"Let books be your dining table, / And you shall be full of delights. / Let them be your
And you shall sleep restful nights" (St. Ephraim the Syrian).

Wednesday, March 30, 2022

The Hermeneutics of Iconoclasts

This book came out some months back, but I missed it until Paulist sent me their most recent catalogue. It treats of a very important issue that is often overlooked in the more popular treatments of iconography and iconoclasm: Hermeneutics of the Ban on Images, The: Exegetical and Systematic Theological Approaches by Friedhelm Hartenstein and Michael Moxter (Paulist Press, 2021), 232pp.

About this book the publisher tells us this:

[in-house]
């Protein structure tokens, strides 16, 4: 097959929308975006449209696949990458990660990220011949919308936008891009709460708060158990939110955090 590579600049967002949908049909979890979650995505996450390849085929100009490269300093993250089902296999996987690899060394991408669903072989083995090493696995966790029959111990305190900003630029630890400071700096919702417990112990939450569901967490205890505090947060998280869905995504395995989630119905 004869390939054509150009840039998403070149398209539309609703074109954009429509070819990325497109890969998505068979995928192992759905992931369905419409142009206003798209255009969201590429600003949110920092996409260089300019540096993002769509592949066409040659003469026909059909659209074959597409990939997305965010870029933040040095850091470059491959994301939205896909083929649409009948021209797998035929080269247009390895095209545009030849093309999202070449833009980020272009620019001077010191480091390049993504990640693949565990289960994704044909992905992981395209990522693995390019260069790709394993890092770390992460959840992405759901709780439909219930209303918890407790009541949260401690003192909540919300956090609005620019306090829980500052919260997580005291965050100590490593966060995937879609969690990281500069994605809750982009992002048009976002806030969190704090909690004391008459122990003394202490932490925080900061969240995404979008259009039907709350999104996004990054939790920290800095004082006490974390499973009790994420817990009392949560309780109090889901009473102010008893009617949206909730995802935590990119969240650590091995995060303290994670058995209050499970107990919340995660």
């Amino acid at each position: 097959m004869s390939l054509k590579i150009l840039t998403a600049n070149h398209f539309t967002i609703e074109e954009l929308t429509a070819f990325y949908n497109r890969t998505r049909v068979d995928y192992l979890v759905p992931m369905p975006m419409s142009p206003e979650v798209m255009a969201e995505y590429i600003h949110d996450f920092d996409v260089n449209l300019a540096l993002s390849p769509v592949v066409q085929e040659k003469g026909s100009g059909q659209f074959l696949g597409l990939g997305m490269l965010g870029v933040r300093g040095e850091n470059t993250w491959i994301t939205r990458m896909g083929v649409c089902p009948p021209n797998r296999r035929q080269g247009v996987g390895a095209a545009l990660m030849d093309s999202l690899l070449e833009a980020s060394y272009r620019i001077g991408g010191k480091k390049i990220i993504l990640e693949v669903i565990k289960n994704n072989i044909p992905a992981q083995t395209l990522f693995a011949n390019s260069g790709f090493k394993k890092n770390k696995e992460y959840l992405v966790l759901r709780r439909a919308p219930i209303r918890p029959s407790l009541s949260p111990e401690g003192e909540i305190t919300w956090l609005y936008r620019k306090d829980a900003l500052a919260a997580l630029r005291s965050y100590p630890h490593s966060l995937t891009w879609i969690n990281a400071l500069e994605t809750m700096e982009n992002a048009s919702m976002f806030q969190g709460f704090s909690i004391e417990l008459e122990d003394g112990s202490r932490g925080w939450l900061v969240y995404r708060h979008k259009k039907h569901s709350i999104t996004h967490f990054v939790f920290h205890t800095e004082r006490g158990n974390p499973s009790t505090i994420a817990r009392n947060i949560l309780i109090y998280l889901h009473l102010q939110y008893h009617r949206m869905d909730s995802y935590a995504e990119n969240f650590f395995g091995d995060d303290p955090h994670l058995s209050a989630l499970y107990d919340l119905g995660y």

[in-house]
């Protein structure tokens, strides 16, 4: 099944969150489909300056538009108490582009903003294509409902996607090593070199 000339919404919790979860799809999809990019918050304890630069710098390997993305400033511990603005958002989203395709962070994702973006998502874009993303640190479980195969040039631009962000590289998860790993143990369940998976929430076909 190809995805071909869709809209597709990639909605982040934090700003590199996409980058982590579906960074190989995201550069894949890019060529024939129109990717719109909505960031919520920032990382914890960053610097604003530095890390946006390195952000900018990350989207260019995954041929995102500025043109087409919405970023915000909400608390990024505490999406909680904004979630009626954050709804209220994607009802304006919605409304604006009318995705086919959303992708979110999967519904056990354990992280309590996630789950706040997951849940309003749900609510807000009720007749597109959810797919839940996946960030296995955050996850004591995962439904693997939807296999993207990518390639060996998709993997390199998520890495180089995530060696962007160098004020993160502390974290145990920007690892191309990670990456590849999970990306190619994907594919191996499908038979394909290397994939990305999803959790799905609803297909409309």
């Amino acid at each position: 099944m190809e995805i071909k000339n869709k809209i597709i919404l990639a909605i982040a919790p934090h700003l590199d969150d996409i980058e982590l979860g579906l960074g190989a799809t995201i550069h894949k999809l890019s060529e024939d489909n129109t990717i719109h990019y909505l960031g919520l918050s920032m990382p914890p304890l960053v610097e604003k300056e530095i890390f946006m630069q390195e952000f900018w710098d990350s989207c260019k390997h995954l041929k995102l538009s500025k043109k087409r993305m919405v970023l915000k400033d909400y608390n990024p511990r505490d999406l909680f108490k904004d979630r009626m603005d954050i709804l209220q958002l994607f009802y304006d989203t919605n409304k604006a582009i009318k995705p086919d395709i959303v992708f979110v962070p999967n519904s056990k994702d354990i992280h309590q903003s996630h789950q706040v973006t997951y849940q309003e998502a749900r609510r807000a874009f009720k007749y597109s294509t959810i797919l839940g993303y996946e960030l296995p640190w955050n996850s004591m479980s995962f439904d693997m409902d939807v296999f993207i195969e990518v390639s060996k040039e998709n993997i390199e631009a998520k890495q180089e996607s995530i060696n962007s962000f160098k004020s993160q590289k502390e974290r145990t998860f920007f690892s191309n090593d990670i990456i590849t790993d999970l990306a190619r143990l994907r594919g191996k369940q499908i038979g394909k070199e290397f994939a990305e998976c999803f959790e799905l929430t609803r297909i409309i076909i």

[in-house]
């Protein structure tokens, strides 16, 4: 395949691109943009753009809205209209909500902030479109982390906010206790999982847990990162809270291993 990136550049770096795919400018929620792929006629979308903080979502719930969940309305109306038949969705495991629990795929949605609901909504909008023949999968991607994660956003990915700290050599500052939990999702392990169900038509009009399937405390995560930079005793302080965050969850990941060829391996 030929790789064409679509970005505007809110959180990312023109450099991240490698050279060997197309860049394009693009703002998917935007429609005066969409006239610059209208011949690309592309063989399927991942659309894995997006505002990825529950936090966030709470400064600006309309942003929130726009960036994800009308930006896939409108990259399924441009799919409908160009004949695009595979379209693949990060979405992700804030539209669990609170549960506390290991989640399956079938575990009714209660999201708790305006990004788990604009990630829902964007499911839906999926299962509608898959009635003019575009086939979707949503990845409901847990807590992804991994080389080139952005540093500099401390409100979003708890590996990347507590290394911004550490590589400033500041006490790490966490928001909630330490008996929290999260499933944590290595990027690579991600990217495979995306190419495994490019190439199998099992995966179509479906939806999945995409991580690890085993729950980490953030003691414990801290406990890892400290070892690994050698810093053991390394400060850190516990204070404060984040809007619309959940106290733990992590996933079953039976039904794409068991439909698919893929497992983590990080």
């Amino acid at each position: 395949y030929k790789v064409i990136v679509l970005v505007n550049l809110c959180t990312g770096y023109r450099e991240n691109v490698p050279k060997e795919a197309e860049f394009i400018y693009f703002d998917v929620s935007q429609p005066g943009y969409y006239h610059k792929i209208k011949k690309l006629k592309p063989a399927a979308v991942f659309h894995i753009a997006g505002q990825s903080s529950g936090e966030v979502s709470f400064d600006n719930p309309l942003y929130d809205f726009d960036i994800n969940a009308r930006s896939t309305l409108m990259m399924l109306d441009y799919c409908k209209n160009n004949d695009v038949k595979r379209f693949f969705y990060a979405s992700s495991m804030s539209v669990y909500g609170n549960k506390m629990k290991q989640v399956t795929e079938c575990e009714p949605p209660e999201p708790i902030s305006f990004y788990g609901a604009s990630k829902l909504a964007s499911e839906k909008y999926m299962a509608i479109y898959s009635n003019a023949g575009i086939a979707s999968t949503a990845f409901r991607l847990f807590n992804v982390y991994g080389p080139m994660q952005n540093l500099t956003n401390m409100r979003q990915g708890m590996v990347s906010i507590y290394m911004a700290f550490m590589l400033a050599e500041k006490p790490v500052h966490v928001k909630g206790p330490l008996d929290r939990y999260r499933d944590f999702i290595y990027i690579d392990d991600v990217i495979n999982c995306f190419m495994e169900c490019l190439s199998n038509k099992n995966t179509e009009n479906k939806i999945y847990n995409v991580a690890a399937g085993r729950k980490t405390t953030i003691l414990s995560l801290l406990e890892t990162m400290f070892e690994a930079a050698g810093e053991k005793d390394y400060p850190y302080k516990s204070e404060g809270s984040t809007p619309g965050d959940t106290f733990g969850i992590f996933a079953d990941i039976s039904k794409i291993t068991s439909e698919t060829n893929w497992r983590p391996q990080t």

In the history of Judaism and Christianity the biblical ban against images has been a decisive factor in shaping collective identity around opposition to the veneration of images. The biblical ban inspired the iconoclastic controversy in Byzantium as well as iconoclasm during the Protestant Reformation. Even in the present, biblical texts prohibiting images may be easily misunderstood in ways that can lead to religious conflicts and even violence. At the same time, the humanities are experiencing an “iconic turn,” a marked attention to the role of images. Recognizing both the potential for misunderstanding the biblical texts and the promise of a more nuanced appreciation of the role of images in human experience, this book constructs a framework for understanding the place of images, and their prohibition, within the biblical text and Christian religious practice. In the form of a dialogue between an Old Testament scholar and a Protestant systematic theologian, the volume explores potential lines of convergence between the rationale behind rejecting visual representations of God and that behind regarding the icon of Christ as a representation of the invisible God. Consideration of Old Testament texts in their cultural context clarifies key distinctions underlying the prohibition of material representations of God, while explaining the central importance of the biblical texts for creating “mental iconography” of God. †

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